The money side of Clipperz

April 11, 2007

Recently we received several inquiries about our business model. How is Clipperz going to make money? From a security point of view this is a very sensible question to ask. The basic answer is: we really don’t know yet.

business model

Say a final goodbye to SHA-1

January 25, 2007
Slashdot says that NIST is planning to augment and revise the current Secure Hash Standard. Due to recent attacks on the SHA-1 hash function specified in FIPS 180-2, Secure Hash Standard, NIST is initiating an effort to develop one or more additional hash algorithms through a public competition, similar to the development process for the Advanced Encryption Standard (AES). In a recent interview to this blog, Vincent Rijmen of AES fame declared to be working mostly on hash functions: “[…] there are very interesting developments going on in the cryptanalysis of hash functions.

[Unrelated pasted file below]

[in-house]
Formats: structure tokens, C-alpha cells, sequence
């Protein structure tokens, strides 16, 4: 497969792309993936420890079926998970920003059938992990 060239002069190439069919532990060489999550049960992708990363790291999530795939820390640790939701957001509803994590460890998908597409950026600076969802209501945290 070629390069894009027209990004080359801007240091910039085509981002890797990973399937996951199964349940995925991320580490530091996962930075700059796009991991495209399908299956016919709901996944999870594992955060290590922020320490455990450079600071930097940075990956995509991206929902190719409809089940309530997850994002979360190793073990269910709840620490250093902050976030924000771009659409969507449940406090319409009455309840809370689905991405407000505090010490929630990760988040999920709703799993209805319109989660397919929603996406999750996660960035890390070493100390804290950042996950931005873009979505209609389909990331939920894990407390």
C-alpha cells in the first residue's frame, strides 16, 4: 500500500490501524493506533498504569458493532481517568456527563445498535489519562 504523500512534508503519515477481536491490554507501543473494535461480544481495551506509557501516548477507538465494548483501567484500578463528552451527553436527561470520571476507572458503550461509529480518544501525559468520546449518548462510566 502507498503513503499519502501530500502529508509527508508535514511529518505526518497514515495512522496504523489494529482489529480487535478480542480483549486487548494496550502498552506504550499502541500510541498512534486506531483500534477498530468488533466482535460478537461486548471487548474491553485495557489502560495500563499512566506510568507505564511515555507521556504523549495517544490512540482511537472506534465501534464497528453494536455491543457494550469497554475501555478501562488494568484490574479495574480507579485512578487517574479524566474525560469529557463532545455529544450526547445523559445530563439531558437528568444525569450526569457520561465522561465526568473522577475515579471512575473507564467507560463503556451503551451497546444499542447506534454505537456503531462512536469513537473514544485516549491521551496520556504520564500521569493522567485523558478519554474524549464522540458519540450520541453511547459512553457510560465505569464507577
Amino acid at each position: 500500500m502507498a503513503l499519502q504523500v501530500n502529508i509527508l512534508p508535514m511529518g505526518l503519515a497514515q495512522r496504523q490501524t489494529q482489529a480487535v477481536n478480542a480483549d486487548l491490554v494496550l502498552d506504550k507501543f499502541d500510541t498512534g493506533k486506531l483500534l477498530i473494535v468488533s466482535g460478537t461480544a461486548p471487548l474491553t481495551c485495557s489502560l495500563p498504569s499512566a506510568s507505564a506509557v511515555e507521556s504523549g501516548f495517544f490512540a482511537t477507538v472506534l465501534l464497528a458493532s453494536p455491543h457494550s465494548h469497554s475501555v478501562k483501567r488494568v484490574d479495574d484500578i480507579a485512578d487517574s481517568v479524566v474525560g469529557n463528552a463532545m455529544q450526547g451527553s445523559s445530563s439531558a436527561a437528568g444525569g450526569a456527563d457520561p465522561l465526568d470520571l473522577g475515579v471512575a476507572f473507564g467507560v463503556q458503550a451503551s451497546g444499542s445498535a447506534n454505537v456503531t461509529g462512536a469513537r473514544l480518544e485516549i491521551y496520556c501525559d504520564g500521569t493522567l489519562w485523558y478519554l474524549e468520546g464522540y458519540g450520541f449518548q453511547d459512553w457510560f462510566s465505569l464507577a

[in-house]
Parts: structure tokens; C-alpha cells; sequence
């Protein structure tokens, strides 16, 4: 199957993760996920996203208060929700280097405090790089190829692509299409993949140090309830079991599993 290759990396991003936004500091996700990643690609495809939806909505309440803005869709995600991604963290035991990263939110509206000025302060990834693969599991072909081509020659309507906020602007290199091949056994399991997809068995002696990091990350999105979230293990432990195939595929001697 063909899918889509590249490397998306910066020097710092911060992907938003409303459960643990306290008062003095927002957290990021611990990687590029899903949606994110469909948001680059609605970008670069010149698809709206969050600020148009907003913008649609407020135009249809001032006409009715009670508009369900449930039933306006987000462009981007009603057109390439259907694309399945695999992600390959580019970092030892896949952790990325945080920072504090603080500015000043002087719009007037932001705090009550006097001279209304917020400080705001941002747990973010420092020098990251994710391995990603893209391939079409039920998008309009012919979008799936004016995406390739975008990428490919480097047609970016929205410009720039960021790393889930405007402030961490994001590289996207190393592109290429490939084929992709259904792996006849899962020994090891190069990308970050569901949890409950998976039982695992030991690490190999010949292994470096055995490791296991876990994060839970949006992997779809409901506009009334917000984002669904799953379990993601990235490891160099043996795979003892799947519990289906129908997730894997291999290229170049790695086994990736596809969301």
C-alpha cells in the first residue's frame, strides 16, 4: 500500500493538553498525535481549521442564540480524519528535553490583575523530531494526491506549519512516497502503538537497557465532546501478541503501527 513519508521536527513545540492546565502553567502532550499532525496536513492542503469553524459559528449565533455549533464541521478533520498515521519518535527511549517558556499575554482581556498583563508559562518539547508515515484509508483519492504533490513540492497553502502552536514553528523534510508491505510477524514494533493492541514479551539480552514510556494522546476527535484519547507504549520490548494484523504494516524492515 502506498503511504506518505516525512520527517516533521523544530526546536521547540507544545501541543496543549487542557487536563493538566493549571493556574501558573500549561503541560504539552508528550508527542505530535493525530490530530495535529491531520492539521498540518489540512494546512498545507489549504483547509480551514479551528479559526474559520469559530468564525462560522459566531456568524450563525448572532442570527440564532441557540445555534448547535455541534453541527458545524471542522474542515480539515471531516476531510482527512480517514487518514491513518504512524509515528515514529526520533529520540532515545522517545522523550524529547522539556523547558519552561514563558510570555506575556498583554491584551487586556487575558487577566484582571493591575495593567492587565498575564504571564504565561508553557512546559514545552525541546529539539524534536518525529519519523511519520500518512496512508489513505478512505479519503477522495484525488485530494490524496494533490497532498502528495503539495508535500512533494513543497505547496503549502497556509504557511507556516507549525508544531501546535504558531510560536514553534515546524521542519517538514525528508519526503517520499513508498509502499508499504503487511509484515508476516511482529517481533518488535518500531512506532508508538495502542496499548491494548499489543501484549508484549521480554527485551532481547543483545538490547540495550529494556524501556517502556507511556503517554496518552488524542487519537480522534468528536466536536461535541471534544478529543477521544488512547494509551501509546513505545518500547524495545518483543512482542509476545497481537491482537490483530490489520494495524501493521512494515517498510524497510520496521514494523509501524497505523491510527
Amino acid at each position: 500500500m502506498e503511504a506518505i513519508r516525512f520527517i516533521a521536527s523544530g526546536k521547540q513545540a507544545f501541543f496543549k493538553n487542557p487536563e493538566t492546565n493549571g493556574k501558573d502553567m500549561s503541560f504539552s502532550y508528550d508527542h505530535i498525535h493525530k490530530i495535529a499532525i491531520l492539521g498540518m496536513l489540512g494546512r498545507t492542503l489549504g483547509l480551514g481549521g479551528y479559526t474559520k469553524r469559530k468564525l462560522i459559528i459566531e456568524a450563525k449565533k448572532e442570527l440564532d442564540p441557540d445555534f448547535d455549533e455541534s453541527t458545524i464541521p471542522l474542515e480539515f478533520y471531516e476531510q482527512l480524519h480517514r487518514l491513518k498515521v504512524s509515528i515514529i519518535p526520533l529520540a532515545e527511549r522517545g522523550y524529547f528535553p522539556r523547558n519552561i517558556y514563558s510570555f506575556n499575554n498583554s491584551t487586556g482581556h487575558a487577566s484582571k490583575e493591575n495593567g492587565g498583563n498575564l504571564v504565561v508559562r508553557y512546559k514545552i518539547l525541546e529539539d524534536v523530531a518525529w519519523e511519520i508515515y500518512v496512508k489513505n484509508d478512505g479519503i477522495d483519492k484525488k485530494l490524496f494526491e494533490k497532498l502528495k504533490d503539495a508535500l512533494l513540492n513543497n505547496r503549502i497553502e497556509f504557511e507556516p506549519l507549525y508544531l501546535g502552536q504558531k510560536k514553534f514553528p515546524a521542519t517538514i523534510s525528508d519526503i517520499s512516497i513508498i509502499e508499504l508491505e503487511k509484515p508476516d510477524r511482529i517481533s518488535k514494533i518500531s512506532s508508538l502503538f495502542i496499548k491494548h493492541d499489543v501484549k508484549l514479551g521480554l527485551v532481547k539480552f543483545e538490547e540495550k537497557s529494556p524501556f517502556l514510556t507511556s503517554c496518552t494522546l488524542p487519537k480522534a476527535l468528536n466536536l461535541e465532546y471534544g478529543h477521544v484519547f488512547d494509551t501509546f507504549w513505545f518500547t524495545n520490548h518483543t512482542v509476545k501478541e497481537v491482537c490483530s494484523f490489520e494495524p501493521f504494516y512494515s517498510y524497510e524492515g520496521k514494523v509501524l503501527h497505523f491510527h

Interview with Tom Wu, inventor of the SRP protocol

January 04, 2007

At Clipperz we are huge fan of cryptography as a tool to empower users and protect freedom, therefore we are beholden to all the people who contributed to the development of this science. Among them a special thanks goes to Tom Wu who invented SRP, the Secure Remote Password protocol, at Stanford University during the late nineties. Today SRP is a widely appreciate authentication method and it is our choice for Clipperz online password manager. Tom Wu was so kind to answer some of our questions about SRP and its chances to gain even more traction in the future.

MyBlackBook, the security issues of a sex log

October 10, 2006

Prof. Eugene Spafford in his latest post talks about MyBlackBook, an unusual web service whose mission is “to provide people with a place to store their sexual history, partners, and experiences in a safe, secure and confidential place”. This New York based venture moved from the assumption that “one out of three people have some kind of sex log” mostly kept on paper. A solution that is hard to maintain and troublesome to protect from prying eyes.


Freenigma, email encryption done right

August 24, 2006

During the last two days I had a chance to test drive Freenigma, the recently released email encryption service for webmail users. What I like more of Freenigma is its “Johnny can encrypt” approach. For the average Johnny, cryptography is insanely complex, while Freenigma makes a point of hiding this complexity under a very simple user interface.